Wednesday, April 15, 2015

Part X: Where To?

         Back aboard the Windy Biscuit, Declan was giving orders to the crew.  They were preparing to leave the end of the world; perhaps make for more hospitable places.  No one really knew, but the eagerness to move on from this adventure was palpable.  Like overripe fruit,  the mens’ spirits hung low; but no one felt lower than their young captain. 
“The lads are ready master,” Balric said as he approached Declan wearing his trademark satchel and backpack.
“Excellent Balric.  It’s past time we cast off and left this miserable place,” Declan said with a sigh.
“Where are we bound sir?”
“I don’t know yet,” Declan replied.  “Home, I suppose.  Not much point in sailing the globe aimlessly, is there?”
“No sir,” Balric agreed.
“I’m tired Balric.  For the four hundredth time on this quest, I know I shouldn’t give up.  But for the first time, I just don’t know if I can go on.”
“I don’t blame you.  You’ve no direction.  Which is why I made you this,” Balric said as he pulled a tied scroll from his satchel and handed it to his master.
“What is this?  A doodle?  Oh Balric, I don’t know where we’re going to hang this one,” Declan said.
“No need to hang it sir.  See for yourself,” Balric said.
The young lord let out a small, exasperated sigh and untied the string around the parchment.  He unrolled it and pulled it flat.  He squinted, then looked up, then looked back down and squinted harder.
“This can’t be…” Declan simply stopped talking, clearly taken up with a newfound fervor.
“It is sir.  Took me the better part of last night, but it is,” Balric answered.
“But…it looks like an exact copy of the map to Miranga Island!” Declan cried in disbelief.  “Did you doodle this?”
“Well, doodle don’t quite describe the effort, but if we’re simplifyin,” Balric couldn’t hold back a smile.  “Aye sir, I drew it.  Had to do it right when we got back too.  I’m terrible at drawin from memory.  I didn’t get everything, but all the important bits are there.”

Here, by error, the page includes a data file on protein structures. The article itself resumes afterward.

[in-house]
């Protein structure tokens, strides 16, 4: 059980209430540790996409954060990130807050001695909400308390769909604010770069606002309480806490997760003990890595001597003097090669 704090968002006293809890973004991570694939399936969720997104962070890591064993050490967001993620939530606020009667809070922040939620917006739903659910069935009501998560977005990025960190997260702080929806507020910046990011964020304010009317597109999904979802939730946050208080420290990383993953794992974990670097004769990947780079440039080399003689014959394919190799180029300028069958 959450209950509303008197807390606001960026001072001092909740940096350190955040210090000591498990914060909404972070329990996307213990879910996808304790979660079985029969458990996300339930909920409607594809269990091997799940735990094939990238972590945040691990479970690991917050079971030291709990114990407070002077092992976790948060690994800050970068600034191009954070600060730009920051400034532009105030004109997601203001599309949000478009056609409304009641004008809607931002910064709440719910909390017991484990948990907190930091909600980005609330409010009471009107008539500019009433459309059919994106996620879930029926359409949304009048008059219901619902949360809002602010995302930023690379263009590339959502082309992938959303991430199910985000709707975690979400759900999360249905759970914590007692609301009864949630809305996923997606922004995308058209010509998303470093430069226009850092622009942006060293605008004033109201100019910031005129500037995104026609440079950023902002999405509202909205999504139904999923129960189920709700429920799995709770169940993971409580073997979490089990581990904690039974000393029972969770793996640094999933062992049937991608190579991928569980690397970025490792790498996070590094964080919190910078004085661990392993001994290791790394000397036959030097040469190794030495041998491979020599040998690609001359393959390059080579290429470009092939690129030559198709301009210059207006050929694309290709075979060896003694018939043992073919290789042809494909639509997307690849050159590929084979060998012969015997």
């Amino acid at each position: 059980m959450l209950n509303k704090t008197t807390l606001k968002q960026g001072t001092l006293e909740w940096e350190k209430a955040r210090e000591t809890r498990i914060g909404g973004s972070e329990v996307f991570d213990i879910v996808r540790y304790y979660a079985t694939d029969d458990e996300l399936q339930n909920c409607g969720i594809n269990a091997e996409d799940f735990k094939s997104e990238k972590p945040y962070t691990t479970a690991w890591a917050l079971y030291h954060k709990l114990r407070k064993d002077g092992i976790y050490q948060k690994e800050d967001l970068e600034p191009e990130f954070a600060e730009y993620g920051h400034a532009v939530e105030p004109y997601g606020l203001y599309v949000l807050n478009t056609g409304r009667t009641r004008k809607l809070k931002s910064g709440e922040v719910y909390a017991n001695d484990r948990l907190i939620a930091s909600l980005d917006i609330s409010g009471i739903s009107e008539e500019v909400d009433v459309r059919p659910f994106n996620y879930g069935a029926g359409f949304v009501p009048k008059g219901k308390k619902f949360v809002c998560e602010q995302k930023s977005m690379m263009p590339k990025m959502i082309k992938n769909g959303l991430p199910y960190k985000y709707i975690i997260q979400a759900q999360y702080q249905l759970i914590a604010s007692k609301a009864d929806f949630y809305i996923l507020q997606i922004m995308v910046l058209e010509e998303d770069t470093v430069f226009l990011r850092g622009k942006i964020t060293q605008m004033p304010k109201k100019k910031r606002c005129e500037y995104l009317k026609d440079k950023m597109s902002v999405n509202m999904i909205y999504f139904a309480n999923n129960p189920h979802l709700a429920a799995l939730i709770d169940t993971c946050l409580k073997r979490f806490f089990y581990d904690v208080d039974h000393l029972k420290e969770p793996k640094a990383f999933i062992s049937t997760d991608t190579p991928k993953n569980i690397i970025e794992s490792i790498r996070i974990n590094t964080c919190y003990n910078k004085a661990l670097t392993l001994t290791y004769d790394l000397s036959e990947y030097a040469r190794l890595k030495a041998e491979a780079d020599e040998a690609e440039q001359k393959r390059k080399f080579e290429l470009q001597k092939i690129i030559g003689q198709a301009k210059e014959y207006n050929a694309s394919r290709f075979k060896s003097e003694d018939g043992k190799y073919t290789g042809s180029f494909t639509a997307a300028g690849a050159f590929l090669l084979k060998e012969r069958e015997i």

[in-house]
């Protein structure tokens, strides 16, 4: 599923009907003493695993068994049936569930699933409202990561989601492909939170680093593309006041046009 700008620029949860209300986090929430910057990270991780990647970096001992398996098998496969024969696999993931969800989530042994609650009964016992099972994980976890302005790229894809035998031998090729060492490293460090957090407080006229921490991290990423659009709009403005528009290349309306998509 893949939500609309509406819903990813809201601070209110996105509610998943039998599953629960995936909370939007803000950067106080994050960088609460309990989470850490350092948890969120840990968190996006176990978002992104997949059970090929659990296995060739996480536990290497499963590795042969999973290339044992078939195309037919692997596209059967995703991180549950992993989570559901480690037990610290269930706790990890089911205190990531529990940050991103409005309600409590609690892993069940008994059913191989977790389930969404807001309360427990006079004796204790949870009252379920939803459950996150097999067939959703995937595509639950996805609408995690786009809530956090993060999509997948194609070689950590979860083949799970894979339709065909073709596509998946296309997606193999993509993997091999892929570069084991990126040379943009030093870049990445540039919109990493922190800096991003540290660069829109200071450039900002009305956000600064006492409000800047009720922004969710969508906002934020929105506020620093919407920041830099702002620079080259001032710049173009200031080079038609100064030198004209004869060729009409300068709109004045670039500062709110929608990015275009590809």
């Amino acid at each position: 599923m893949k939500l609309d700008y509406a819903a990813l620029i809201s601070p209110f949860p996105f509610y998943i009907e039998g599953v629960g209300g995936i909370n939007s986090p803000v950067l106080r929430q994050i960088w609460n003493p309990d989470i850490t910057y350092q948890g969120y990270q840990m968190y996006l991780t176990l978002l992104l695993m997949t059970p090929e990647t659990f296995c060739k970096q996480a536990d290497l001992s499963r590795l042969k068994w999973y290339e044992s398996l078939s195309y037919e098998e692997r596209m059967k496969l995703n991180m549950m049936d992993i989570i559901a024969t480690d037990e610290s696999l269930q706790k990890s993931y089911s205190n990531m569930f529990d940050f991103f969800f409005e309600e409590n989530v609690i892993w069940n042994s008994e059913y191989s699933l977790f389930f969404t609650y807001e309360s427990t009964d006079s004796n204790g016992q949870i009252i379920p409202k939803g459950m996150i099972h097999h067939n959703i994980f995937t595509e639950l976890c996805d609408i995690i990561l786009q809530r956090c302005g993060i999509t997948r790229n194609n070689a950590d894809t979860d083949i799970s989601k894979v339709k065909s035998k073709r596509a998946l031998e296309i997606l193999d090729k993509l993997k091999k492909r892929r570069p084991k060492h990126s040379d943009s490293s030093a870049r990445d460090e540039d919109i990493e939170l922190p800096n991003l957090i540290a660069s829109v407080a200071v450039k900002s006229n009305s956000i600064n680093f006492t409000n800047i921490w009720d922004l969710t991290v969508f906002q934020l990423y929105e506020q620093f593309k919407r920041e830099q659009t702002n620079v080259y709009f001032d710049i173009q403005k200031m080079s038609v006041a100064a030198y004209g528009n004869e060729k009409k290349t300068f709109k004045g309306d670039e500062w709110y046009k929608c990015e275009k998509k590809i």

“Drawing from memory?” Declan asked, more to himself as though he had heard Balric mention this before; but it must have been long ago.  “That’s why you were looking at the map on the run from Mad Murphy’s to the skiff.  You were studying it!”
“Yes master.”
“You knew the ferryman would want it,” Declan said at the same moment he realized it.
“Well, I didn’t know for sure.  But I guessed he’d want somethin,” Balric said as his cheeks began to redden.
“Balric, I can’t thank you enough,” Declan put a hand on his manservant’s shoulder.  Then he looked at his hand, removed it, and gave the fellow a big hug.
Balric, wide eyed and weepy, hugged his master back.  They released each other and Declan ran quickly to his navigator.
“Stanley, have ye slept?” Declan bellowed.
“No!” Stanley replied dreamily.

“Nor will you,” Declan shoved the map into his hands and clapped him on the shoulder.  “That goes for all of you!  We have what we came for.  We know our course.  Ready the sails and prepare yourselves.  We’re off to Miranga Island!”

Thursday, April 2, 2015

Part IX: Returning Home

         The ferryman’s pole rocked back and forth in his hand, its other end already in the water, when Declan and Balric bounded onto the dock.  His back was to them, and he was poised to launch.  
“Hold!” Declan shouted.
The pilot turned to face them.  “Well now, just in the nick’o time.  I was leavin this place…an the two of ya woulda been stranded.”
“We’re back,” Balric gasped out.  It was all he could muster between heavy breaths.